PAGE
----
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Commence the investigation and assessment

Commence within the response priority timeframe

For each notification a response priority is completed. The response priority recommends a timeframe for Child Safety to commence an investigation and assessment. It takes into account multiple factors about the child’s situation to assess the immediate risk of harm to the child and prioritise the response. 

Time sensitive

The investigation and assessment must be commenced within the response priority timeframe of the notification. The timeframe begins when the decision is made that the concerns meet the threshold for a notification.

The response timeframe will be one of the following:

  • 24 hours
  • 5 days
  • 10 days.

For an unborn child notification, the response timeframe will be either:

  • 5 days—if the birth is likely to be within 5 business days of the decision to record a notification
    or
  • 10 days—for all other matters.

Note

A 5 or 10 day response refers to business days.

Further reading

Take action to commence an investigation and assessment within 24 hours

To commence an investigation and assessment within 24 hours, sight and interview the subject child (or one of the subject children) as age and developmentally appropriate. Refer to Sight and interview the child.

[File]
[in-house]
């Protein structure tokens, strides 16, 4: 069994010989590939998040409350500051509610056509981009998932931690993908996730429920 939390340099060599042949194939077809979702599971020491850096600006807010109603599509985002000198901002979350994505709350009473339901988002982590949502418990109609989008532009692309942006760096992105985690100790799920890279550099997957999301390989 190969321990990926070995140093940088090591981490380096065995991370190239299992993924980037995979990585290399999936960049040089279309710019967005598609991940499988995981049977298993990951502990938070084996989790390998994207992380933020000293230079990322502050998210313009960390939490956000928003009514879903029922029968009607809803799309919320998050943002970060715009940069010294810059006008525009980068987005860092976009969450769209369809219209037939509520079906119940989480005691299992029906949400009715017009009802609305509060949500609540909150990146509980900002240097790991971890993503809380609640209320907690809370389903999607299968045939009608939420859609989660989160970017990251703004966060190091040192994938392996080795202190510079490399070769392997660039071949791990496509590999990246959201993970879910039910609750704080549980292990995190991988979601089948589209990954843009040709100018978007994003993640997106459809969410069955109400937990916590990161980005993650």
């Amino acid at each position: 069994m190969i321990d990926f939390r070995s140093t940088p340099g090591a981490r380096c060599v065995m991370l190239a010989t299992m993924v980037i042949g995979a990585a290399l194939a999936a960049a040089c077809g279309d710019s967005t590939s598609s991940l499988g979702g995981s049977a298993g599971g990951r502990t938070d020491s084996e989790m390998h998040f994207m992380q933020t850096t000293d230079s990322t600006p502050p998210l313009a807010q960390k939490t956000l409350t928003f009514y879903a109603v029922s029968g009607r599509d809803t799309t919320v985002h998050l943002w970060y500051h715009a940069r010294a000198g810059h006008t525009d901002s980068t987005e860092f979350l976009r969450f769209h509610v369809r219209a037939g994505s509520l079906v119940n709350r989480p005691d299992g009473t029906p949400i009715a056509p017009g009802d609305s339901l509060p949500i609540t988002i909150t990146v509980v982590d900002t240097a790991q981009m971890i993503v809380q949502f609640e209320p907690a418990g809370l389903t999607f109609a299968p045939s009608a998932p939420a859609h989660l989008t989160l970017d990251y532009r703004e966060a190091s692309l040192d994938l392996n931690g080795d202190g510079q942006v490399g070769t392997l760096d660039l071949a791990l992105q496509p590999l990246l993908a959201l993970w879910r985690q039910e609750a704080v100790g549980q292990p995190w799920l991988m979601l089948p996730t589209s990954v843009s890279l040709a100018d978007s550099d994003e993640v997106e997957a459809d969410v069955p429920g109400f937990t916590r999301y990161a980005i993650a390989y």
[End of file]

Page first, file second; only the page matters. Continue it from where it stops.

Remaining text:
In exceptional circumstances only, when unable to sight and interview a subject child, take one of the following other actions to commence the investigation and assessment within 24 hours:

  1. Arrange for a police officer or health professional to have contact with a subject child and provide information to Child Safety about the child’s safety. 
  2. Gather sufficient information to make an assessment of the child’s immediate safety by:
    • interviewing a parent
    • contacting and receiving information from a government or non-government agency.
  3. Take action in rural and remote areas when all other actions for commencement are not possible due to geographical distance or seasonal conditions preventing access to the area. As a matter of urgency:
    • seek information about the safety of the child from another service or professional who has regular contact, or has had recent contact with the child
    • take immediate action to enable the commencement of the investigation and assessment—this may include:
      • organising transport
      • arranging for the child to be sighted. 

Practice prompt

Record the date of the above actions as the commencement date of the investigation and assessment.

Tip

Exceptional circumstances may include:

  • ‘sorry business’ delaying access to an Indigenous community
  • the Child Safety After Hours Service Centre (CSAHSC) being unable to commence the investigation due to distance
  • weather conditions preventing access to a community
  • lengthy travel time and distance in rural and remote areas.

Take action to commence an investigation and assessment within 5 or 10 days